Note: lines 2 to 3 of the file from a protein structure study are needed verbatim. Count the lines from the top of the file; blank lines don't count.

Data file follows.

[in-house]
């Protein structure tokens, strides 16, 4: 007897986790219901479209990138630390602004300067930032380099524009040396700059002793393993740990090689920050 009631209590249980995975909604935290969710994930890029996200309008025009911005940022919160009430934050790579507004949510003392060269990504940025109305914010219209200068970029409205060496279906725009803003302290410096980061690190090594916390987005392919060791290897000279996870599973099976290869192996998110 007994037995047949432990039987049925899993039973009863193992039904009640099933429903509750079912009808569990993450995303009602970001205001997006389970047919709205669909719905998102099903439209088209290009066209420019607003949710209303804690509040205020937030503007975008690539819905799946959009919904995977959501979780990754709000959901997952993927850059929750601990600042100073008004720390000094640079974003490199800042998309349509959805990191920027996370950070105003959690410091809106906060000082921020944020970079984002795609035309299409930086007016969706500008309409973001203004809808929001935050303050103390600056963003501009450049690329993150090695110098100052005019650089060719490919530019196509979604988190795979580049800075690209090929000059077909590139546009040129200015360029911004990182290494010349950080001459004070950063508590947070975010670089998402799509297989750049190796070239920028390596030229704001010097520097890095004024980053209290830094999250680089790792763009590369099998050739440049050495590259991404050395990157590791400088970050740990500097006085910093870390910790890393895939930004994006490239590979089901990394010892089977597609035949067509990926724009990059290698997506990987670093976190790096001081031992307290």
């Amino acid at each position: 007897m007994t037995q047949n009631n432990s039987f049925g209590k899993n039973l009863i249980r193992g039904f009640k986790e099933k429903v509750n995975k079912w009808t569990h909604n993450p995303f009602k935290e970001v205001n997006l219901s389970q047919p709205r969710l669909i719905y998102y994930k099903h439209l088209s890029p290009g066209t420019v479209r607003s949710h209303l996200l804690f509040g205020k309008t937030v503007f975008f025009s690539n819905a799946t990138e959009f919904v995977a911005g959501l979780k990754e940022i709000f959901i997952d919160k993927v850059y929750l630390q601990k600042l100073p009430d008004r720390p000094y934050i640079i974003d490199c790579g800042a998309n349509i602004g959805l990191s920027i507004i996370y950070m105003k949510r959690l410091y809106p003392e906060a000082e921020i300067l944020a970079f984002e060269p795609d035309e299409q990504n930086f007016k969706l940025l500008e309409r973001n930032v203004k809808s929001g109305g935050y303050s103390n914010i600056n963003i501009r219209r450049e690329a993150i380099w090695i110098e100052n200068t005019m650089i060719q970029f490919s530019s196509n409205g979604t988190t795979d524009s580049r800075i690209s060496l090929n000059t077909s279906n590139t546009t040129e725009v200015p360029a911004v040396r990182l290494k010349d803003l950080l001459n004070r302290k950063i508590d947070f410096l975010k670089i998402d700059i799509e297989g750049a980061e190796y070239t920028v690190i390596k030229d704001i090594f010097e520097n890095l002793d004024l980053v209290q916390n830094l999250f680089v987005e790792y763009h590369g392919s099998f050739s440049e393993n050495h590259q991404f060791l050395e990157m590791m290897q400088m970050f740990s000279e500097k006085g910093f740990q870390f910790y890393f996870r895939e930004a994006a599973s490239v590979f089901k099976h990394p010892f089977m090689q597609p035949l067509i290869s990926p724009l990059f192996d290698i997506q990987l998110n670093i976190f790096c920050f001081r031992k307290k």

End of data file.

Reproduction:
């Protein structure tokens, strides 16, 4: 007897986790219901479209990138630390602004300067930032380099524009040396700059002793393993740990090689920050 009631209590249980995975909604935290969710994930890029996200309008025009911005940022919160009430934050790579507004949510003392060269990504940025109305914010219209200068970029409205060496279906725009803003302290410096980061690190090594916390987005392919060791290897000279996870599973099976290869192996998110 007994037995047949432990039987049925899993039973009863193992039904009640099933429903509750079912009808569990993450995303009602970001205001997006389970047919709205669909719905998102099903439209088209290009066209420019607003949710209303804690509040205020937030503007975008690539819905799946959009919904995977959501979780990754709000959901997952993927850059929750601990600042100073008004720390000094640079974003490199800042998309349509959805990191920027996370950070105003959690410091809106906060000082921020944020970079984002795609035309299409930086007016969706500008309409973001203004809808929001935050303050103390600056963003501009450049690329993150090695110098100052005019650089060719490919530019196509979604988190795979580049800075690209090929000059077909590139546009040129200015360029911004990182290494010349950080001459004070950063508590947070975010670089998402799509297989750049190796070239920028390596030229704001010097520097890095004024980053209290830094999250680089790792763009590369099998050739440049050495590259991404050395990157590791400088970050740990500097006085910093870390910790890393895939930004994006490239590979089901990394010892089977597609035949067509990926724009990059290698997506990987670093976190790096001081031992307290």
């Amino acid at each position: 007897m007994t037995q047949n009631n432990s039987f049925g209590k899993n039973l009863i249980r193992g039904f009640k986790e099933k429903v509750n995975k079912w009808t569990h909604n993450p995303f009602k935290e970001v205001n997006l219901s389970q047919p709205r969710l669909i719905y998102y994930k099903h439209l088209s890029p290009g066209t420019v479209r607003s949710h209303l996200l804690f509040g205020k309008t937030v503007f975008f025009s690539n819905a799946t990138e959009f919904v995977a911005g959501l979780k990754e940022i709000f959901i997952d919160k993927v850059y929750l630390q601990k600042l100073p009430d008004r720390p000094y934050i640079i974003d490199c790579g800042a998309n349509i602004g959805l990191s920027i507004i996370y950070m105003k949510r959690l410091y809106p003392e906060a000082e921020i300067l944020a970079f984002e060269p795609d035309e299409q990504n930086f007016k969706l940025l500008e309409r973001n930032v203004k809808s929001g109305g935050y303050s103390n914010i600056n963003i501009r219209r450049e690329a993150i380099w090695i110098e100052n200068t005019m650089i060719q970029f490919s530019s196509n409205g979604t988190t795979d524009s580049r800075i690209s060496l090929n000059t077909s279906n590139t546009t040129e725009v200015p360029a911004v040396r990182l290494k010349d803003l950080l001459n004070r302290k950063i508590d947070f410096l975010k670089i998402d700059i799509e297989g750049a980061e190796y070239t920028v690190i390596k030229d704001i090594f010097e520097n890095l002793d004024l980053v209290q916390n830094l999250f680089v987005e790792y763009h590369g392919s099998f050739s440049e393993n050495h590259q991404f060791l050395e990157m590791m290897q400088m970050f740990s000279e500097k006085g910093f740990q870390f910790y890393f996870r895939e930004a994006a599973s490239v590979f089901k099976h990394p010892f089977m090689q597609p035949l067509i290869s990926p724009l990059f192996d290698i997506q990987l998110n670093i976190f790096c920050f001081r031992k307290k």